The World Food Programme says it is continuing to rush food and other assistance into the hardest hit areas affected by the devastating impact of Cyclone Idai.
The UN’s humanitarian food agency has already reached 20 000 people in desperate need and hope to scale up efforts in the next weeks to reach over half a million people amidst reports of looting in the city of Beira in Mozambique –a major port city and the country’s fourth largest.
Shortages of water and food have stoked frustrations in a region teetering on the brink due the breadth of destruction that has left hundreds confirmed dead, with numbers expected to rise sharply.
Meanwhile the United Nations Secretary General has called for greater international support to the region. In a statement read by his deputy Spokesperson Farhan Haq, Antonio Gutteres said the UN and its agencies planned to continue scaling up their response.
“I am deeply saddened by the loss of life and heart-wrenching images of human suffering we have seen since Cyclone Idai hit Beira, Mozambique on the night of 14 March, and then swept into Malawi and Zimbabwe, resulting in the massive disaster.”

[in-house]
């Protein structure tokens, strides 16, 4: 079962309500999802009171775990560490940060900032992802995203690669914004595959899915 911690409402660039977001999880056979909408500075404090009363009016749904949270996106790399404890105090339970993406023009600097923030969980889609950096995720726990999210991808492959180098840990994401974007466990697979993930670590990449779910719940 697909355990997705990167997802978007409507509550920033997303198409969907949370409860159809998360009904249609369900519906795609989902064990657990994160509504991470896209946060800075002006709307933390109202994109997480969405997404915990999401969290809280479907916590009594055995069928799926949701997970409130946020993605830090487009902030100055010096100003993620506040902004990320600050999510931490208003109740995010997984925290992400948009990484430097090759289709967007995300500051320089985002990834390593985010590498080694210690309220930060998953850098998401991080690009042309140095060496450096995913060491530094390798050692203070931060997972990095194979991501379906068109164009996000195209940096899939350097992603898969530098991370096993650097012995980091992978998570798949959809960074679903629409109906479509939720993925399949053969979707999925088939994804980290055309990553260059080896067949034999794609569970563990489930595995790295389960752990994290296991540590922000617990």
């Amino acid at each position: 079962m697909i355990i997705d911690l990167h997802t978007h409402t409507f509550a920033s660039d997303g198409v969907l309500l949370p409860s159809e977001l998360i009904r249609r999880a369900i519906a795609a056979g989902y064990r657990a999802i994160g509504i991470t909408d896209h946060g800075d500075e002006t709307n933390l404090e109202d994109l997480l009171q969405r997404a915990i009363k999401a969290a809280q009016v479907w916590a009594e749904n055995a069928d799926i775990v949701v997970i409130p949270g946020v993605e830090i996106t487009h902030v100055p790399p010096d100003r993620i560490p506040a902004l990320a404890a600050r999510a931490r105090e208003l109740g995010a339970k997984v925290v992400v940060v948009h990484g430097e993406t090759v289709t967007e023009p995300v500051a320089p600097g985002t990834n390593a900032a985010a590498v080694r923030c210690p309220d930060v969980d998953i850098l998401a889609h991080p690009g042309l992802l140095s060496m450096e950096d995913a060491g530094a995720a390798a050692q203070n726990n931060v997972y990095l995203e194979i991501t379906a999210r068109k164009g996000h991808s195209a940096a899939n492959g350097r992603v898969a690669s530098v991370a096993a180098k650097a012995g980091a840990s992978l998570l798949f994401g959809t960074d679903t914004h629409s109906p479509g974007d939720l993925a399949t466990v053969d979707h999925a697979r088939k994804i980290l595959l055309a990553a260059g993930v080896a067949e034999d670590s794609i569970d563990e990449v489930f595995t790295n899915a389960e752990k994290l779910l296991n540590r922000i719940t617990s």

“I have been encouraged by the efforts of national and international search and rescue teams, who have been working around the clock to save thousands of lives under dangerous and challenging conditions.”
“These heroes have not only rescued families off roofs, but are also delivering food, water purification tablets and other life-saving humanitarian assistance to survivors after communities have literally been washed away.”
The UN and humanitarian partners are scaling up the response with the initial funding from generous donors.
The UN has already released US$ 20 million to kick-start the response. However, far greater international support is needed.
With crops destroyed in the breadbasket of Mozambique more people are at risk of food insecurity in all three countries.
And homes, schools, hospitals and roads lie in ruin.